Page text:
The Texas Education Agency announced that 68 percent of Dallas ISD campuses have earned at least one academic distinction designation, up from 60 percent of schools in 2015.
For reference, 57.6 percent of Dallas ISD campuses in 2014 and 55.2 percent of campuses in 2013 earned at least one distinction.
Overall, 17 Dallas ISD campuses in 2016 earned the maximum possible number of distinctions for their group.
“We are encouraged that more of our schools are earning academic distinctions, and all of our teachers, principals and staff should take pride in work they are doing every day,” Dallas ISD Chief of School Leadership Stephanie Elizalde said. “However, we still have much work to do to build upon this success.”
Distinction designations are awarded to campuses based on high achievement in areas such as reading and math. The designations are awarded to a campus based on how it performed compared to other schools with a similar size and demographics. Up to seven distinction designations can be earned for:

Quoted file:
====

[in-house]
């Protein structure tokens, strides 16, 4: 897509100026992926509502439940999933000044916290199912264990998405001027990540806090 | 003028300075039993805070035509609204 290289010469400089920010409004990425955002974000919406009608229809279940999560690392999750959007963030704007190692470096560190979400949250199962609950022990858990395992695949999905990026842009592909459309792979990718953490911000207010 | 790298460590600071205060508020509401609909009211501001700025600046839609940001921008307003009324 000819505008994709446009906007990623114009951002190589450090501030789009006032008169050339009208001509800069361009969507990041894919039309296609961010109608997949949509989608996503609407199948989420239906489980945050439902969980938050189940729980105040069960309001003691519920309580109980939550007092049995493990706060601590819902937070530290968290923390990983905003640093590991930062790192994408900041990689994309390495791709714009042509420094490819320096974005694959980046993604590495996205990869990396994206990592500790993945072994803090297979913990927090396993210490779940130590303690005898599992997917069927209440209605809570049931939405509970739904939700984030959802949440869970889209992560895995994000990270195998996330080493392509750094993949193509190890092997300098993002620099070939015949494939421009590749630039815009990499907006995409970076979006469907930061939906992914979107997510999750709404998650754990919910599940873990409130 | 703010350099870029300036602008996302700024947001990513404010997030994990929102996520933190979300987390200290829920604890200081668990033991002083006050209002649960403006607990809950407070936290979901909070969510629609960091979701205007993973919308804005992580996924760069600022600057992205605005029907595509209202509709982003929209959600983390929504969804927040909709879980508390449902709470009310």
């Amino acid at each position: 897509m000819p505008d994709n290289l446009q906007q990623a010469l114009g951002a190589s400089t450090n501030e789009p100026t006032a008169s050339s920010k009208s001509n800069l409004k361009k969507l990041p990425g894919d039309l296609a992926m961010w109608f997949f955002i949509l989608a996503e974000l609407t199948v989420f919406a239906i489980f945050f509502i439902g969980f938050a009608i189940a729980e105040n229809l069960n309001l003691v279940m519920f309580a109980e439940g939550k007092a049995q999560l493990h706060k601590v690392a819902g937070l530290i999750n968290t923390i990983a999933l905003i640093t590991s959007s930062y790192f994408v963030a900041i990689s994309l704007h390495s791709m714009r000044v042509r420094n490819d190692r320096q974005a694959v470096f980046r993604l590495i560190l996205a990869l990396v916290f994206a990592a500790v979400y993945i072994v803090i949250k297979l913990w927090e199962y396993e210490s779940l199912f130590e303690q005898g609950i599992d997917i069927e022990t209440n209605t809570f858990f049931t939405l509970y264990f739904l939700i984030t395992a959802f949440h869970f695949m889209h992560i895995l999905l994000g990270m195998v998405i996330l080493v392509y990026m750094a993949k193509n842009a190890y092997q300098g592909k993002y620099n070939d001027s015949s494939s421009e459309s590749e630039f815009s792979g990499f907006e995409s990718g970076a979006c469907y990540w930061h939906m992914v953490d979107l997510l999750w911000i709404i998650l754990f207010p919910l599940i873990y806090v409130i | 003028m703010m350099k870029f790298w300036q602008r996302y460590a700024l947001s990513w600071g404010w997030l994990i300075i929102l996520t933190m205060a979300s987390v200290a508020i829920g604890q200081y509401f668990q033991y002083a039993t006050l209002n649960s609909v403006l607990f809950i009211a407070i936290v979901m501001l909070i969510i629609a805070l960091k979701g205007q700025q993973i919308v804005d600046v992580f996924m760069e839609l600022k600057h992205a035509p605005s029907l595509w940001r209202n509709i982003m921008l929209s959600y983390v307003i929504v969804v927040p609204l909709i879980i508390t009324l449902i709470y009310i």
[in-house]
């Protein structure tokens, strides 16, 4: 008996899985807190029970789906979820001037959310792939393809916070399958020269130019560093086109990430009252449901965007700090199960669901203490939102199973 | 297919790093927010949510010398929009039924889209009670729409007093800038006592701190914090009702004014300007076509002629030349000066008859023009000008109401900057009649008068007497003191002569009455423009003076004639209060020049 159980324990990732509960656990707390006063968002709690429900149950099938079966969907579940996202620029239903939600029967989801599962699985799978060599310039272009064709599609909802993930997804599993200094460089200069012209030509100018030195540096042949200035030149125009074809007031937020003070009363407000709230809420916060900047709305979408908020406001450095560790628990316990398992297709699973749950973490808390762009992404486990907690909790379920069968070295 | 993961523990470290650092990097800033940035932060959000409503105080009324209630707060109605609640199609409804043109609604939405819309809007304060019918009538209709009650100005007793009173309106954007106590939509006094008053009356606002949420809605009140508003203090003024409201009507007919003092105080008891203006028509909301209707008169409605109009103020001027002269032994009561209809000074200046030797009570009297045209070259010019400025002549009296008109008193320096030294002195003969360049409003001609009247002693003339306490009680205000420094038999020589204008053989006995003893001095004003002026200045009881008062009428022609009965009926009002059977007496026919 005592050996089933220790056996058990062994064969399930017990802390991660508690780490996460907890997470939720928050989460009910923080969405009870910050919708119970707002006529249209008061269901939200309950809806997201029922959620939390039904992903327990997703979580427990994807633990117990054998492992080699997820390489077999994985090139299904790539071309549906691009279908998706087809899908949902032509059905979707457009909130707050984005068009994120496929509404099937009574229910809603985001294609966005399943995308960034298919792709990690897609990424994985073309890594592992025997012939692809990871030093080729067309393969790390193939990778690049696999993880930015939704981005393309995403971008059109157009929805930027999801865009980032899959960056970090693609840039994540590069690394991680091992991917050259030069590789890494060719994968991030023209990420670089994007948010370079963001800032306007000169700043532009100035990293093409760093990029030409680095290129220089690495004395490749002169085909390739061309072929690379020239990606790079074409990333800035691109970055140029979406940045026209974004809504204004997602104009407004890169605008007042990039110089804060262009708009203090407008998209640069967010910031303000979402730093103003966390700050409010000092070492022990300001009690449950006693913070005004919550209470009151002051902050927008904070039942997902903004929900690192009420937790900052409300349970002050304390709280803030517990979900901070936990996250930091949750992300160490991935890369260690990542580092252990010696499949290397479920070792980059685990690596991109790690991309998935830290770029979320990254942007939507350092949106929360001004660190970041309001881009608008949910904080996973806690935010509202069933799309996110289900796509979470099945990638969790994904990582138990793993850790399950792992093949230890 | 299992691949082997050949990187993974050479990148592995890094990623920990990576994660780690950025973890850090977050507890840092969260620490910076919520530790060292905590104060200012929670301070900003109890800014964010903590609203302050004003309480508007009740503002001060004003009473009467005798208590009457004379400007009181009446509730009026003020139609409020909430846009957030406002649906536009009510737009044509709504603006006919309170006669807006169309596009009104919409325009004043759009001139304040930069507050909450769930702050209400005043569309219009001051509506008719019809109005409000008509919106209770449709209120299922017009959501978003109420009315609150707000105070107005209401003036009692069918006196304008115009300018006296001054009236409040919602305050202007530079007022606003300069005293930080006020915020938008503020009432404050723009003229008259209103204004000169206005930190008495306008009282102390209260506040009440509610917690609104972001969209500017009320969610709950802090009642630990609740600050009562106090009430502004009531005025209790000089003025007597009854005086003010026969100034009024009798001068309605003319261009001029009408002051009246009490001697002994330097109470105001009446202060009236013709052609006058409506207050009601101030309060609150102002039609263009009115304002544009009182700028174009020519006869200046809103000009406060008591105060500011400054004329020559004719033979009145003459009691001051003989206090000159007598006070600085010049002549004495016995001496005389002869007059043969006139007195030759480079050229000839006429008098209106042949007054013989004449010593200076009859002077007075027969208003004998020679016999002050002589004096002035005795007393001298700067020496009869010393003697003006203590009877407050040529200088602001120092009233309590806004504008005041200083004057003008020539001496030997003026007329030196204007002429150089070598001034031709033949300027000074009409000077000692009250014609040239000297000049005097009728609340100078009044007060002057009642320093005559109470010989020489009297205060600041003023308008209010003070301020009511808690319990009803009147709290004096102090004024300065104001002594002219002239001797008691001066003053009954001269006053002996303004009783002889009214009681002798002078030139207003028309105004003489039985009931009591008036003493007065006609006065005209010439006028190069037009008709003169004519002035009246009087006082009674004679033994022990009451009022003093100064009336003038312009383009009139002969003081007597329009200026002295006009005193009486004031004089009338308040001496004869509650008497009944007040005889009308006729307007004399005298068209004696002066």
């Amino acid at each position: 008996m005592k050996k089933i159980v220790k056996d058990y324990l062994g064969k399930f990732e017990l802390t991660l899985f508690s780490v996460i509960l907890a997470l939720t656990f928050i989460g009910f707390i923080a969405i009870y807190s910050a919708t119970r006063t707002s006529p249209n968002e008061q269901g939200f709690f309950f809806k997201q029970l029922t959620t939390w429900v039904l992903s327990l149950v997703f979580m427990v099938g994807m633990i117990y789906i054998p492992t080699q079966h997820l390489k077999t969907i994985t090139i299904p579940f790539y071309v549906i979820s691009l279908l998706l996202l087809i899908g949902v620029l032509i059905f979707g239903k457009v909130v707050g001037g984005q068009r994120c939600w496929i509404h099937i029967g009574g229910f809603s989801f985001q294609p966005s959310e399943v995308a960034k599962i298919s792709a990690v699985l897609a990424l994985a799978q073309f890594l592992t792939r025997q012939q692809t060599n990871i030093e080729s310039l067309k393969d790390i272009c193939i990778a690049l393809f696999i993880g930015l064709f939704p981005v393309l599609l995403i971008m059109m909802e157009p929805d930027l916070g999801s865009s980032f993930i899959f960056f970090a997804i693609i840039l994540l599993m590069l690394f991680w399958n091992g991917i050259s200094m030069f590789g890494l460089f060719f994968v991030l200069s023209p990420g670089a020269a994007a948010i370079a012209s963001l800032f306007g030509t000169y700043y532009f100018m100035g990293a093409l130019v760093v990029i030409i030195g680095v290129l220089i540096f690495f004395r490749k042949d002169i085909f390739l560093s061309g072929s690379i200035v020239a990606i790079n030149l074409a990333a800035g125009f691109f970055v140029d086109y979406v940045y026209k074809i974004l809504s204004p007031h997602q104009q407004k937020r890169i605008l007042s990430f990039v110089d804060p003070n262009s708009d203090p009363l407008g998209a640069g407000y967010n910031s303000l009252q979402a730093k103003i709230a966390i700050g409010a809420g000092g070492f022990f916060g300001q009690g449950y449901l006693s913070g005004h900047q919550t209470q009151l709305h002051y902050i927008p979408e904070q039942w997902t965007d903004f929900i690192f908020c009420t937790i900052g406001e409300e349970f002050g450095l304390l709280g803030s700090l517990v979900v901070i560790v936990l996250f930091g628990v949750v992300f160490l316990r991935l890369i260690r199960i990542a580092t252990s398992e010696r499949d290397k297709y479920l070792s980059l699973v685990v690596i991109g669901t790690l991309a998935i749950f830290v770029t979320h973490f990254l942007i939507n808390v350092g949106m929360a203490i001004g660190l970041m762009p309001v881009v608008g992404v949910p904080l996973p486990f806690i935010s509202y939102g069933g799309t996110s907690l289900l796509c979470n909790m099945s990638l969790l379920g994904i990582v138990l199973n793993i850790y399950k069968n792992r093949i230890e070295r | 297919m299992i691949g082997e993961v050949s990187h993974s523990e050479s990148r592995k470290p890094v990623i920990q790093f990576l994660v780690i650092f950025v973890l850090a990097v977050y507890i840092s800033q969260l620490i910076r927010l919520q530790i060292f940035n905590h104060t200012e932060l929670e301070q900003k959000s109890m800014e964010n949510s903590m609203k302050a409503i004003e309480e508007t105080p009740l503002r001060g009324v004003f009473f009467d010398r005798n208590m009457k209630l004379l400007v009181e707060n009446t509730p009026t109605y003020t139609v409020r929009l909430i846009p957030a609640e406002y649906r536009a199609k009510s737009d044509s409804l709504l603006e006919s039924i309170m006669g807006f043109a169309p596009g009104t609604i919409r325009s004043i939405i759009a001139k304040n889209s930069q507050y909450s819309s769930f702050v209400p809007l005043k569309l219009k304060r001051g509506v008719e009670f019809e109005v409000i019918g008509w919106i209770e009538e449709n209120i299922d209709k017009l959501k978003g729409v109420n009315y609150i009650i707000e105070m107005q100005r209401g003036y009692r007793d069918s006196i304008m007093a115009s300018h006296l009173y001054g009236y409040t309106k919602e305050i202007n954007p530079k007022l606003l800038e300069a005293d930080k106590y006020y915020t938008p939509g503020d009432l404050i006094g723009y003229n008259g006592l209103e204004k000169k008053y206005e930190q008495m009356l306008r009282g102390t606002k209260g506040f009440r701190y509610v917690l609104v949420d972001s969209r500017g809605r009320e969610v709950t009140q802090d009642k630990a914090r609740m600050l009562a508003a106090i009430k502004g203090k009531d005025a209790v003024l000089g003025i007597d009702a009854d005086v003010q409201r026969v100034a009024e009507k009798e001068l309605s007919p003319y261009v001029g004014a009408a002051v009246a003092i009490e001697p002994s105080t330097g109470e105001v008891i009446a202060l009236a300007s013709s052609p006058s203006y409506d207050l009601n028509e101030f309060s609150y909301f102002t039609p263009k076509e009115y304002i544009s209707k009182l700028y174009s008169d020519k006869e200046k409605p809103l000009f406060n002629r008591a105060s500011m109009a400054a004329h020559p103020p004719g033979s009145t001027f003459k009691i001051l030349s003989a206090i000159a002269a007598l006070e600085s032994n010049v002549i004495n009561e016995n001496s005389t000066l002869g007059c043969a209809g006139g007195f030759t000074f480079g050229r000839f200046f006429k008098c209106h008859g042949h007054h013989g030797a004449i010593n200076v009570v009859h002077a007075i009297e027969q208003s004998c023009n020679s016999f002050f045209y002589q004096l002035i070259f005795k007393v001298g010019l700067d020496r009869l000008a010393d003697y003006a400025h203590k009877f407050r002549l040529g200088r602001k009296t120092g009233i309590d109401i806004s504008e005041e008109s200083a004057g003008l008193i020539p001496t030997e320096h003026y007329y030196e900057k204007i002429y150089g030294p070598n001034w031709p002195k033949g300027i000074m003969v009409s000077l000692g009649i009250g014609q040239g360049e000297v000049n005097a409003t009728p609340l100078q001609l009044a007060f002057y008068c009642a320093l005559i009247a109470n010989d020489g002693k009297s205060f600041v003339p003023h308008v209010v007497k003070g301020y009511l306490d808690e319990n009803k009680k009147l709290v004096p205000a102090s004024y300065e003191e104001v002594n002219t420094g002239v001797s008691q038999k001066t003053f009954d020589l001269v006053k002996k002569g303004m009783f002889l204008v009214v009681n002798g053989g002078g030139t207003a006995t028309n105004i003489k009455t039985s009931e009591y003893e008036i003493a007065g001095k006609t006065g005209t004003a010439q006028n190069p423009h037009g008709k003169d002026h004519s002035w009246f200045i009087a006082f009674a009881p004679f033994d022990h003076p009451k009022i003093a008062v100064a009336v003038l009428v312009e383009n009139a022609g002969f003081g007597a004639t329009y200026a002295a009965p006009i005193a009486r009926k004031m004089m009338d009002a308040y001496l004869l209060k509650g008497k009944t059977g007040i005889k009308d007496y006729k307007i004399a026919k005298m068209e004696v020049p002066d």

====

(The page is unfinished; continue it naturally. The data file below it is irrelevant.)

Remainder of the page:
- Academic Achievement in English Language Arts/Reading;
- Academic Achievement in Mathematics;
- Academic Achievement in Science;
- Academic Achievement in Social Studies;
- Top 25 Percent: Student Progress;
- Top 25 Percent: Closing Performance Gaps; and
- Postsecondary Readiness.
“Earning one or more campus distinctions is noteworthy and should be a source of pride in a community,” Texas Commissioner of Education Mike Morath said. “Earning all possible distinctions is a significant accomplishment and should signal to parents that there is extraordinary work taking place on that campus.”
In August, data released by TEA showed that 210 (91 percent) of Dallas Independent School District campuses met state standards, up from 190 schools in 2015 and 184 schools in 2014.
In all four categories calculated by the TEA—student achievement, student progress, closing performance gaps and postsecondary readiness—Dallas ISD outperformed thresholds set by the state.